Radio 8.0.4 is an app-only release that adds Simple Cross-Network Scripting, a feature that was designed four years ago, that pushes Radio to the leading-edge in simple client-side scripting of XML-RPC (today) and SOAP (later this month). It has an open driver-based architecture so support for new protocols can be added without kernel changes.
Kevin Altis: "Radioclient is a PythonCard application for interacting with Radio 8 via the Blogger API." Cool!
Mozilla.Org: XML-RPC in Mozilla.
Don Box: The Importance of Being WSDL. "The idea of having machine-readable contracts is obvious to developers who work in strongly typed programming languages such as Java, Delphi, or C++."
Miguel de Icaza: Mono and GNOME. "I am not sure what people told Richard Stallman about my plans. Given the confusion surrounding .NET, it is very possible that people were asking 'Miguel wants to depend on Passport' or something just as bad as that."
I wrote a piece about Microsoft's Scripting Strategy on August 31, but before the idea had a chance to develop, we switched gears like everyone else to focus on the WTC attack and terrorism. Now that things have settled back, it's worth another look, esp in light of Miguel de Icaza's plans. I like Miguel. I think everyone who meets Miguel likes him. But I don't support what he's doing, now that I understand it better after reading the post linked to above. I believe diversity is the only approach that works. A monoculture, devised by Microsoft, no matter how well-intentioned (another subject) is a very bad idea.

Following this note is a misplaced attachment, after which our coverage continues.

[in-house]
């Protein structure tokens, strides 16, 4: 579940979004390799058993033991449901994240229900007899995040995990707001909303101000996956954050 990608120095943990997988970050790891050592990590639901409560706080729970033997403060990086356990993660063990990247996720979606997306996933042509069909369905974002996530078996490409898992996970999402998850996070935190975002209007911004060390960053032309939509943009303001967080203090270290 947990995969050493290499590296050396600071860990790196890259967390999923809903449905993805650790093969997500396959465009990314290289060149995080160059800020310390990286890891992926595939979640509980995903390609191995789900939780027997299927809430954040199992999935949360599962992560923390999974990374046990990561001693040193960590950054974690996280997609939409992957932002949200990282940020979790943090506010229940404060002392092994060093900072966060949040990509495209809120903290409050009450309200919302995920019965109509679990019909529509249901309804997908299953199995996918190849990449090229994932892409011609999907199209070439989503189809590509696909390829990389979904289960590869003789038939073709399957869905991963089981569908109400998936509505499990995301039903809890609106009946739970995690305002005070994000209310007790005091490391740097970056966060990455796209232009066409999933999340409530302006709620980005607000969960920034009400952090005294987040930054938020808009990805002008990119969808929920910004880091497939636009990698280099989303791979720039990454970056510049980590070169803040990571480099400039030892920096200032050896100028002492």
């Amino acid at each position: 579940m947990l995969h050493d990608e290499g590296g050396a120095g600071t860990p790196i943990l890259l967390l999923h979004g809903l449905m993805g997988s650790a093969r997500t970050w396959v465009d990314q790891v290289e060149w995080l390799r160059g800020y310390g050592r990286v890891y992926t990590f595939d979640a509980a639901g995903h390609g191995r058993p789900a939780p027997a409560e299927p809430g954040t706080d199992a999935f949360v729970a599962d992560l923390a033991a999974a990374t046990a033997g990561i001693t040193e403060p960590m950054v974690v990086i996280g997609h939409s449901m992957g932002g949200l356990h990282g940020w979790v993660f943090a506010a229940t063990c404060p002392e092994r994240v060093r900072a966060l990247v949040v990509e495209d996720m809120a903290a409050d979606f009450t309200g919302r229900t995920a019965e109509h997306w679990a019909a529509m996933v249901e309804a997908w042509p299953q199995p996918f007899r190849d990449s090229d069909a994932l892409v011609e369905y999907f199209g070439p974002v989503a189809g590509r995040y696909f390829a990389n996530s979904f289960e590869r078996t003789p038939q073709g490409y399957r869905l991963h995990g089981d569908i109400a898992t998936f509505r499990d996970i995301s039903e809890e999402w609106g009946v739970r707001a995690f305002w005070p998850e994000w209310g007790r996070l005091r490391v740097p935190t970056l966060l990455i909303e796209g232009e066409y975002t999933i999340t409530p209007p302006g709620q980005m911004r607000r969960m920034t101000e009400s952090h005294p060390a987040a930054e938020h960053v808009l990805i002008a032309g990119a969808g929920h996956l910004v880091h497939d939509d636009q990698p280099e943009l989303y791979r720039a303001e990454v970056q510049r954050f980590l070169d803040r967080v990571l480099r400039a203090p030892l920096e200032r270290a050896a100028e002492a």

Key point: "As far as I'm concerned, there's no problem with Microsoft doing what Microsoft does as long as the rest of us act in our own self-interest. The situation I'd like to avoid is a one party system, like the one we have in Web browsers today, and in desktop operating systems."
Garth Kidd is putting the radio in Radio. Wow. My mind is exploding. I am happy!
Lance Knobel: "When I was at the Forum, I argued that every participant should be given a weblog and encouraged to write up her or his experiences. I'm sure only 5-10% would have taken up the offer, but those 100-200 running perspectives on the event would give a fascinating insight into both the participants and the meeting. The other executives at the Forum didn't see the point, and a number of them, in fact, worked reasonably hard to get Klaus Schwab to prohibit me from writing my Davos Newbies. 'No one's approving what he's writing,' they complained. Klaus, to his credit, told me he'd looked at the site and enjoyed it."
Robert Occhialini: "Now everyone has easy access to all the meaningless drivel I wrote back then in addition to the drivel I'm turning out now. I'm sure that's just what the Internet needs."
Weblogs.Com is in high-water mode again. Setting a new mark every minute this morning, edging towards 550.
Referer logs are so cool. This image from 9/11 is getting a lot of hits today for some reason. The hits are coming from Google's image search page. I can't tell what the query is.
Sam Ruby connects Radio with Axis. Bravo!
Steve Zellers: "Later on today, I'll share a secret." That was Monday. Steve, what's up? Inquiring minds want to know. Steve has a good track record in mind bombs. I've lost a lot of brain cells due to his innovations.
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